So Just How Loud IS a Rooster's Crow?

January 10, 2017

More and more suburban areas are starting to allow a small flock of backyard chickens, but many are still banning roosters - citing 'round-the-clock crowing as an annoyance to neighbors. So I decided to do a bit of research to find out just how loud a rooster's crow is.
First of all, you need to understand how sound is measured. All sounds are measured in decibels. 
So what is a decibel?
A decibel is a unit used to measure the intensity of a sound by comparing it with a given level on a logarithmic scale, i.e., a unit of measurement that indicates how loud a sound is. 

The human ear can hear sounds within the 0-140 decibel range. Less than zero, the sound still exists, but we can't hear it. Above 140 decibels can cause immediate pain and permanent damage to the ears, while exposure to a noise above 180 decibels will kill hearing tissue. Prolonged exposure to sounds above 85 decibels can also cause hearing loss, albeit temporarily, if hearing protection isn't worn.
Of course how close you are to the sound makes a difference in how loud it sounds, and prolonged exposure is more dangerous than shorter exposure - but this chart shows the general decibel levels of some common sounds.

Noises that Cause Pain and Possible Permanent Damage to the Ears

Above 140 decibels - gun going off, fireworks, rocket launch, aircraft carrier

130 - average rooster crowing, jet engine

Noises with the Ability to Cause Temporary Hearing Loss

120 decibels - police siren, thunder, chain saw
110 - rock concert 
100 - helicopters, planes, motorcycles
95 - violin, drilling
90 - dog barking, yelling, train whistle, lawnmower

Slightly Irritating Noises

85 decibels - saw, mixer
80 - alarm clock, doorbell, telephone dial tone, dishwasher
70 - loud television, vacuum cleaner, piano music, passing cars

Comfortable Noise Levels

60 decibels - hens clucking, normal human conversation
55 - coffee maker
40 - cat meowing, wild birds
30 - background noise, whispering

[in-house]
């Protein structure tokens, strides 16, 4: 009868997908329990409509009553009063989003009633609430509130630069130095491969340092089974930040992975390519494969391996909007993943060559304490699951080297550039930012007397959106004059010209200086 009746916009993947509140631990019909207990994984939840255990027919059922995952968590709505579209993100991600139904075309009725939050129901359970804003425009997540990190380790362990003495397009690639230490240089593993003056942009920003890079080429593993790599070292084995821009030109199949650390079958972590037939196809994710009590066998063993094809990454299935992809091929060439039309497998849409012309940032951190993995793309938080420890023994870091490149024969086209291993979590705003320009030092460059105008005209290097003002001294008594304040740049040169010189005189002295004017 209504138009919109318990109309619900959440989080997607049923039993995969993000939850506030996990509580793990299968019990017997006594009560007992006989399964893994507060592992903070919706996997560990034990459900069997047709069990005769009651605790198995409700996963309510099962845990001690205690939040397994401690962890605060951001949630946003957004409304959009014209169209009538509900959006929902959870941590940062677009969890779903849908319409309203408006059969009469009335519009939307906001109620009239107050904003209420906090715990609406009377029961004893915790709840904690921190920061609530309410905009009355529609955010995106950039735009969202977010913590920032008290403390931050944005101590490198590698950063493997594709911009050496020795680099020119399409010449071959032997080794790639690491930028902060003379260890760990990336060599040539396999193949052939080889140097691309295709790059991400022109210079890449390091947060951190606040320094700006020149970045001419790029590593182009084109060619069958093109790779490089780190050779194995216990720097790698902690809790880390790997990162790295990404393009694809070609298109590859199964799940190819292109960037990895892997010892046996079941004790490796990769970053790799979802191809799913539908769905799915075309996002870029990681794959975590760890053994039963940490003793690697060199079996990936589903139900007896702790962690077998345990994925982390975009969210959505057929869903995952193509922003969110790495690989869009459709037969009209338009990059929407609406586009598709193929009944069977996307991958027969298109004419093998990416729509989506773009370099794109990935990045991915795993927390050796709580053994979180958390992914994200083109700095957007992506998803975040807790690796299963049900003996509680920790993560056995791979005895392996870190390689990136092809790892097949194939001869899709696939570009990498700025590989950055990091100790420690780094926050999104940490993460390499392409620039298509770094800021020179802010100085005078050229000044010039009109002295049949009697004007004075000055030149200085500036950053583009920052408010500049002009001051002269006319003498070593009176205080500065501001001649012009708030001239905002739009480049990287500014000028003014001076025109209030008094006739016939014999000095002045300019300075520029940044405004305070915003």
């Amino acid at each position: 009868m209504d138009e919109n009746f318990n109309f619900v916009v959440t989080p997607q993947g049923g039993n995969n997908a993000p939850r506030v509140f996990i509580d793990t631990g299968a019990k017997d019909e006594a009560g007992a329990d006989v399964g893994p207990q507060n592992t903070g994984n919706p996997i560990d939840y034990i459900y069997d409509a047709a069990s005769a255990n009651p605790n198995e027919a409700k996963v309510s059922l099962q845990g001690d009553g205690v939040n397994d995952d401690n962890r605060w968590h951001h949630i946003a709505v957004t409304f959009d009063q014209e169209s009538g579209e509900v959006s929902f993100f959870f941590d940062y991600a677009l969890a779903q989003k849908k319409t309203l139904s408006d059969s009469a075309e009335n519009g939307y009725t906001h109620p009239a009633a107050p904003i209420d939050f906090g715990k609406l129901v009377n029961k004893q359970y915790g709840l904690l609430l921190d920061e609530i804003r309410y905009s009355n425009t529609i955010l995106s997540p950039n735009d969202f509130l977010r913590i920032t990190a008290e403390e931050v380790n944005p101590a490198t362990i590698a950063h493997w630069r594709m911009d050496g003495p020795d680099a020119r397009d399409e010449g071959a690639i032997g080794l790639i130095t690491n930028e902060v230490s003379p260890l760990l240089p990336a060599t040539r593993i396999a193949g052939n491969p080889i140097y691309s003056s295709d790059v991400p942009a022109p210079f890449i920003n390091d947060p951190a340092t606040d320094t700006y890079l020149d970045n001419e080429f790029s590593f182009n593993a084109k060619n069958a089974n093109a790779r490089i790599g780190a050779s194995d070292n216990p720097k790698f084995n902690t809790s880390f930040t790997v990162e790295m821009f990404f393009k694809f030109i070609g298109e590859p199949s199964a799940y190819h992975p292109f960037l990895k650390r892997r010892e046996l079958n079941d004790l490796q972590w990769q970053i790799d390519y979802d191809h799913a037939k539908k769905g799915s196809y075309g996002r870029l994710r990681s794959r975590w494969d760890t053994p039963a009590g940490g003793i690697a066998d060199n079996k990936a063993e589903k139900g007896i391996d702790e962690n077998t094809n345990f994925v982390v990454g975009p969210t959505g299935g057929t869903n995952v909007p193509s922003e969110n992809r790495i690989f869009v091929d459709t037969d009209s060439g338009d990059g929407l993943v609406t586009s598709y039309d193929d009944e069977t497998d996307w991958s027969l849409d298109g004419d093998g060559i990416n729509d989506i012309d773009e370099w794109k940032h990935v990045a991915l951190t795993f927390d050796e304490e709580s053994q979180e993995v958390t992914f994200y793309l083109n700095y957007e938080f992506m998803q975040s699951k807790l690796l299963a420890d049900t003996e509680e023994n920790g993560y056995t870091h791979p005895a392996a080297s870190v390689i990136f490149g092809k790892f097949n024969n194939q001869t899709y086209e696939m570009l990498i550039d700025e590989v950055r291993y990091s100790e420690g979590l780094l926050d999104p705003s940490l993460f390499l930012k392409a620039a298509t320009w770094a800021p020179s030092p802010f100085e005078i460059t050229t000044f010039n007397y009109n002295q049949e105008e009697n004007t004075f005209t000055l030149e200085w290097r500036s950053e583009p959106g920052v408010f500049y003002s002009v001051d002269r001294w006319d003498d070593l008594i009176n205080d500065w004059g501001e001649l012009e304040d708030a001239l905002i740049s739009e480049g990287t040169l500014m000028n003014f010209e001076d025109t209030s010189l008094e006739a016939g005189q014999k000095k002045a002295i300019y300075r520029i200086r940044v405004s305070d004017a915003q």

10 - a leaf falling, breathing
0 - near total silence
So as you can see, a rooster's crow is right up there with other loud (and potentially harmful) sound levels. Many who aren't allowed to keep roosters point to the fact that a rooster isn't any louder than a barking dog - but that's incorrect. A rooster is much, much louder. 
So of course my next question is - how does the rooster crowing inside the coop not permanently deafen himself all the hens? It seems that when a rooster cranes his neck, opens his bill and prepares to crow, that action causes soft tissue to cover a quarter of the ear canal and half of the eardrum, effectively protecting him from hearing loss. Also, unlike humans, chickens are able to regrow hearing cells, so it's possible that the crowing does damage the hens' hearing but they are able to continually repair it. Fascinating stuff!
For More about Chicken Hearing:
http://www.fresheggsdaily.com/2016/09/do-you-hear-what-i-hear-all-about.html

References:
How Roosters Protect Themselves from their own Crows
Decibel Level of Average Rooster's Crow
Sound Levels in Decibels
http://science.howstuffworks.com/question124.htm
http://www.gcaudio.com/resources/howtos/loudness.html
http://www.industrialnoisecontrol.com/comparative-noise-examples.htm

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